Caradiodoc
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Monday, December 13th, 2010 AT 7:31 PM
Tiny
TSWARTZLA
  • MEMBER
Thanks for the quick response. It's all Greek to me, since I'm a female and can only go by what has been told to me. I don't even know what "cupping" is? I just know that my tires are only 2 years old and I thought I was doing all the right things to make them last a long time. Needless to say I'm not real happy with my Toyota Dealer since they are the only ones who have worked on my car. Is it your opinion that the alignments did in fact cause the tires to cup? Also, you recommended that I buy tires at a tire & alignment specialty shop. Any suggestions for a specific store? Thanks!
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Monday, December 13th, 2010 AT 8:06 PM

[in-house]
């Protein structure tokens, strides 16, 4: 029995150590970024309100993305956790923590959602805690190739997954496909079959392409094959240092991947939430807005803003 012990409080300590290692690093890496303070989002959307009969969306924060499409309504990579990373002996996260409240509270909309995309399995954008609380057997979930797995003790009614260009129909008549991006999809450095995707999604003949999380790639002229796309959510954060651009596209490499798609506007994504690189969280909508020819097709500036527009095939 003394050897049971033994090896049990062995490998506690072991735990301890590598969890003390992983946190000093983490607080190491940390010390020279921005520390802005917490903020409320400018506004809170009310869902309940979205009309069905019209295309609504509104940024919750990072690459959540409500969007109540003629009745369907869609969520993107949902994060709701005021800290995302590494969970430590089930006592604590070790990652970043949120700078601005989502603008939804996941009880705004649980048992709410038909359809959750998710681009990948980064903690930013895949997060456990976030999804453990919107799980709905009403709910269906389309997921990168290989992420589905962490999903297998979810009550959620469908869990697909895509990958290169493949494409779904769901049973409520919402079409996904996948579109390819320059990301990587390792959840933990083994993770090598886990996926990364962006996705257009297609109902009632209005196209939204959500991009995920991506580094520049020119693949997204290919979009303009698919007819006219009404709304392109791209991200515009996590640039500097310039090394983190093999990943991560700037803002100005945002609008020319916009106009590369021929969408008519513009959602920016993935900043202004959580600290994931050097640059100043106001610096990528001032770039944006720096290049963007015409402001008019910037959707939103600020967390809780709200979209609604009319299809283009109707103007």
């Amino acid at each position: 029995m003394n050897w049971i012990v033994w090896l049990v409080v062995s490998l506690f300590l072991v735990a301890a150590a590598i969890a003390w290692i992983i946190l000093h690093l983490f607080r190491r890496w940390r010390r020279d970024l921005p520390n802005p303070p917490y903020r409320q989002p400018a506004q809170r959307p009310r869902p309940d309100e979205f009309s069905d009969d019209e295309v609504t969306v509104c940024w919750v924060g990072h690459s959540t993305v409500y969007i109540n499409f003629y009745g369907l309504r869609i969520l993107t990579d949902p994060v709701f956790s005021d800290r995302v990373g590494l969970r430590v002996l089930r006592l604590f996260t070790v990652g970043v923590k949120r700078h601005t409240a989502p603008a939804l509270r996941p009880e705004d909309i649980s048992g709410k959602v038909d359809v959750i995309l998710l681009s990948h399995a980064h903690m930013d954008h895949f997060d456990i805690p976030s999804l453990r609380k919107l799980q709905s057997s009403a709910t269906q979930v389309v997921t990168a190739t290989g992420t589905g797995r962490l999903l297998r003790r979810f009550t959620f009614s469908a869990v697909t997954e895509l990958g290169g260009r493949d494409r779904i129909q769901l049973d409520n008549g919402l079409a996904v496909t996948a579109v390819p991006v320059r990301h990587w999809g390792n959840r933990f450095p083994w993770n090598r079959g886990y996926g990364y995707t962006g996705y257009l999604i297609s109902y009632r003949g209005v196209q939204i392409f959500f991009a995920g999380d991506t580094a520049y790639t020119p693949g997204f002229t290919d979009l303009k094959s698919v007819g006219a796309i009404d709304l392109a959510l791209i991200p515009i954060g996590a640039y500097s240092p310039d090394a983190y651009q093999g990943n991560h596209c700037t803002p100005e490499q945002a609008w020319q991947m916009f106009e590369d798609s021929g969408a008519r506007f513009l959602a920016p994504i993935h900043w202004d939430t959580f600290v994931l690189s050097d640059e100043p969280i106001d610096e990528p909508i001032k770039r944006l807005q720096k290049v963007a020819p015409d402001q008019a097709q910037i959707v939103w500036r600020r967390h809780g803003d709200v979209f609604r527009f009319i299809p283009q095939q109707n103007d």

Tiny
CARADIODOC
  • EXPERT
No store recommendations. My friend used to own a shop that had very good luck with Cooper tires. I worked for a very nice family-owned Chrysler dealership. Chrysler had an affiliation with Goodyear. Had good luck with them too. Most GM cars come with Uniroyal tires. In my opinion those are junk. Broken belts are very common. Some new cars come with the cheapest quality tires that will do the job. Expensive cars usually come with high quality tires.

I shouldn't say misalignment won't cause cupping; it's just that there are many more common causes. When the tires are cupped, your fingertips will move up and down as you run them around the tire along the outer edge. You can see the irregular pattern too when the sun makes shadows on the edges. It's caused by the tire tread walking to the side then springing back. This is more common on the rear because there is a lot less weight so the tires are free to do so. If rear wheel alignment is the problem, both tires will show the same wear.